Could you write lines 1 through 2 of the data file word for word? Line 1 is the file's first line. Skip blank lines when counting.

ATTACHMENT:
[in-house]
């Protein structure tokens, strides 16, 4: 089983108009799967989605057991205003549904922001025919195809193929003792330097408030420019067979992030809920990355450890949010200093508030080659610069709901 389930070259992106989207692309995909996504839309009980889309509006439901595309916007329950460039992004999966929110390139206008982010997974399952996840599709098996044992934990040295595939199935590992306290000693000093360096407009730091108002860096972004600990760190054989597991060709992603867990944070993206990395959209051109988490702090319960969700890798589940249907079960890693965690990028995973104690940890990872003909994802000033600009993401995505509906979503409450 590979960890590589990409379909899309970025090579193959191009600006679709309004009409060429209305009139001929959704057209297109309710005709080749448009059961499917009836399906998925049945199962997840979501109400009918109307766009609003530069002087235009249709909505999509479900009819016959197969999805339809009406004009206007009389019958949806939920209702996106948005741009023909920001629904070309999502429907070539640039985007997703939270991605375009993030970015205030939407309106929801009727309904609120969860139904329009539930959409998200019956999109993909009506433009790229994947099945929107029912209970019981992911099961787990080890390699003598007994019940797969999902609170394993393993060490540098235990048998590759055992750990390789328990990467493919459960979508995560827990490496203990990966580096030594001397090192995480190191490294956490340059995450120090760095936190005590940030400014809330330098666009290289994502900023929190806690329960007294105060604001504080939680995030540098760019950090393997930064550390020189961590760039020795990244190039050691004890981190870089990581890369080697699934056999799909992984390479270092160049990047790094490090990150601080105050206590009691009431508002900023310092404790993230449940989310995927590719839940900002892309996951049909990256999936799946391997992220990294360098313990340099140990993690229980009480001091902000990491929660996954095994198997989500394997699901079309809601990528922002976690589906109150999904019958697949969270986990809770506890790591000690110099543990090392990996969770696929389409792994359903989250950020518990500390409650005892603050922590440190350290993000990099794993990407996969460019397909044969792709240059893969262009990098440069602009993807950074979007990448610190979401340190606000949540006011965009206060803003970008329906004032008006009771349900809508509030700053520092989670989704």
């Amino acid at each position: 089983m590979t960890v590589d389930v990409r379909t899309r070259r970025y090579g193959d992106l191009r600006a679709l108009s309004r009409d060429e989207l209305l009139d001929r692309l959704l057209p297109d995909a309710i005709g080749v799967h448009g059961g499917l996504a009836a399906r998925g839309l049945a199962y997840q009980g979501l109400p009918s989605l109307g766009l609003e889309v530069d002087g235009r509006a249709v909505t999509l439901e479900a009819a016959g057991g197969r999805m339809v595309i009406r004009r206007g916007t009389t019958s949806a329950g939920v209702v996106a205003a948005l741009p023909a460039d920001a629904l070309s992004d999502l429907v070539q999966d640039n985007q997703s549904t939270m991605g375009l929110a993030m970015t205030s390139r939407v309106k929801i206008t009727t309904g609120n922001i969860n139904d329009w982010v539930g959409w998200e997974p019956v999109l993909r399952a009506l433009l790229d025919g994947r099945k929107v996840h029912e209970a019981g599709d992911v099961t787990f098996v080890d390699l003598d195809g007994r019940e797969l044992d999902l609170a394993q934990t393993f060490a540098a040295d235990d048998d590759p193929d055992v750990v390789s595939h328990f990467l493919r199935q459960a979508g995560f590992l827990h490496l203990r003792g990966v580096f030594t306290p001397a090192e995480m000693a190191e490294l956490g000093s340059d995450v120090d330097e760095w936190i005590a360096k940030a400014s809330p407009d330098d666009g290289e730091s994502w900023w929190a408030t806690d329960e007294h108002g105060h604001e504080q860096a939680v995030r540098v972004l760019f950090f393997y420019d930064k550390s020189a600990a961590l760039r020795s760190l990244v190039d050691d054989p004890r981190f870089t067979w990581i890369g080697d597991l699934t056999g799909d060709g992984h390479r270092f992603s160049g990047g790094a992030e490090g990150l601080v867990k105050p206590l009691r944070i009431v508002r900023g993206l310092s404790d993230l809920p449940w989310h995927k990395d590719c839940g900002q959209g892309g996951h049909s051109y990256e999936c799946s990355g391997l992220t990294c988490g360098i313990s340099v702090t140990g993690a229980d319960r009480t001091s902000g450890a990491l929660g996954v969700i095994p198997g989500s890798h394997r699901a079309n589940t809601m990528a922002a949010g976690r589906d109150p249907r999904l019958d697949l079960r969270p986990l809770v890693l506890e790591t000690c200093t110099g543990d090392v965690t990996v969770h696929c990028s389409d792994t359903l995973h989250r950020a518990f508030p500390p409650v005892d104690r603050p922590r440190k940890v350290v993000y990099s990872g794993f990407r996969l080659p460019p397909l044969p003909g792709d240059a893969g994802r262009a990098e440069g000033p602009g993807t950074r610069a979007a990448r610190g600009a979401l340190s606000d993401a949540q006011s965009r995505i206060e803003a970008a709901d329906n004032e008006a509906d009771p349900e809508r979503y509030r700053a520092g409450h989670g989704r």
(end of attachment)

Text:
[in-house]
């Protein structure tokens, strides 16, 4: 089983108009799967989605057991205003549904922001025919195809193929003792330097408030420019067979992030809920990355450890949010200093508030080659610069709901 389930070259992106989207692309995909996504839309009980889309509006439901595309916007329950460039992004999966929110390139206008982010997974399952996840599709098996044992934990040295595939199935590992306290000693000093360096407009730091108002860096972004600990760190054989597991060709992603867990944070993206990395959209051109988490702090319960969700890798589940249907079960890693965690990028995973104690940890990872003909994802000033600009993401995505509906979503409450 590979960890590589990409379909899309970025090579193959191009600006679709309004009409060429209305009139001929959704057209297109309710005709080749448009059961499917009836399906998925049945199962997840979501109400009918109307766009609003530069002087235009249709909505999509479900009819016959197969999805339809009406004009206007009389019958949806939920209702996106948005741009023909920001629904070309999502429907070539640039985007997703939270991605375009993030970015205030939407309106929801009727309904609120969860139904329009539930959409998200019956999109993909009506433009790229994947099945929107029912209970019981992911099961787990080890390699003598007994019940797969999902609170394993393993060490540098235990048998590759055992750990390789328990990467493919459960979508995560827990490496203990990966580096030594001397090192995480190191490294956490340059995450120090760095936190005590940030400014809330330098666009290289994502900023929190806690329960007294105060604001504080939680995030540098760019950090393997930064550390020189961590760039020795990244190039050691004890981190870089990581890369080697699934056999799909992984390479270092160049990047790094490090990150601080105050206590009691009431508002900023310092404790993230449940989310995927590719839940900002892309996951049909990256999936799946391997992220990294360098313990340099140990993690229980009480001091902000990491929660996954095994198997989500394997699901079309809601990528922002976690589906109150999904019958697949969270986990809770506890790591000690110099543990090392990996969770696929389409792994359903989250950020518990500390409650005892603050922590440190350290993000990099794993990407996969460019397909044969792709240059893969262009990098440069602009993807950074979007990448610190979401340190606000949540006011965009206060803003970008329906004032008006009771349900809508509030700053520092989670989704």